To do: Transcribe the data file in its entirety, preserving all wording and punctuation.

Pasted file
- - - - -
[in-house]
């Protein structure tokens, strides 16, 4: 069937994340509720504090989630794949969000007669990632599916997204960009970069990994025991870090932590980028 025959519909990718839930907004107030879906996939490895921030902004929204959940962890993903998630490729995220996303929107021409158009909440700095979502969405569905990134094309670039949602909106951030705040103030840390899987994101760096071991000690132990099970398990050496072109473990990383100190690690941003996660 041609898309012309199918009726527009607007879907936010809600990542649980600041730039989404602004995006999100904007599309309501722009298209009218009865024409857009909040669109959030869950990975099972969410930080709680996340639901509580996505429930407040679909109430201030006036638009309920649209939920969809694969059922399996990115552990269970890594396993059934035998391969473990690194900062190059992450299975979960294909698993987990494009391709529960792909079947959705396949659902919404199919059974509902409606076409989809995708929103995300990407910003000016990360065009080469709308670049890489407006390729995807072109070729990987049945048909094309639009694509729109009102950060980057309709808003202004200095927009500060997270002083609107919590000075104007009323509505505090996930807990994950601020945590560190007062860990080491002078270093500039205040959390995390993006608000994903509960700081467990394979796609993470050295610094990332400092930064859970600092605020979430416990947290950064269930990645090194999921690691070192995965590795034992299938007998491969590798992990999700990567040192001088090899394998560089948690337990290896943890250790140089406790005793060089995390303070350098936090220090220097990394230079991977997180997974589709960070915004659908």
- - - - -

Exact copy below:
[in-house]
């Protein structure tokens, strides 16, 4: 069937994340509720504090989630794949969000007669990632599916997204960009970069990994025991870090932590980028 025959519909990718839930907004107030879906996939490895921030902004929204959940962890993903998630490729995220996303929107021409158009909440700095979502969405569905990134094309670039949602909106951030705040103030840390899987994101760096071991000690132990099970398990050496072109473990990383100190690690941003996660 041609898309012309199918009726527009607007879907936010809600990542649980600041730039989404602004995006999100904007599309309501722009298209009218009865024409857009909040669109959030869950990975099972969410930080709680996340639901509580996505429930407040679909109430201030006036638009309920649209939920969809694969059922399996990115552990269970890594396993059934035998391969473990690194900062190059992450299975979960294909698993987990494009391709529960792909079947959705396949659902919404199919059974509902409606076409989809995708929103995300990407910003000016990360065009080469709308670049890489407006390729995807072109070729990987049945048909094309639009694509729109009102950060980057309709808003202004200095927009500060997270002083609107919590000075104007009323509505505090996930807990994950601020945590560190007062860990080491002078270093500039205040959390995390993006608000994903509960700081467990394979796609993470050295610094990332400092930064859970600092605020979430416990947290950064269930990645090194999921690691070192995965590795034992299938007998491969590798992990999700990567040192001088090899394998560089948690337990290896943890250790140089406790005793060089995390303070350098936090220090220097990394230079991977997180997974589709960070915004659908």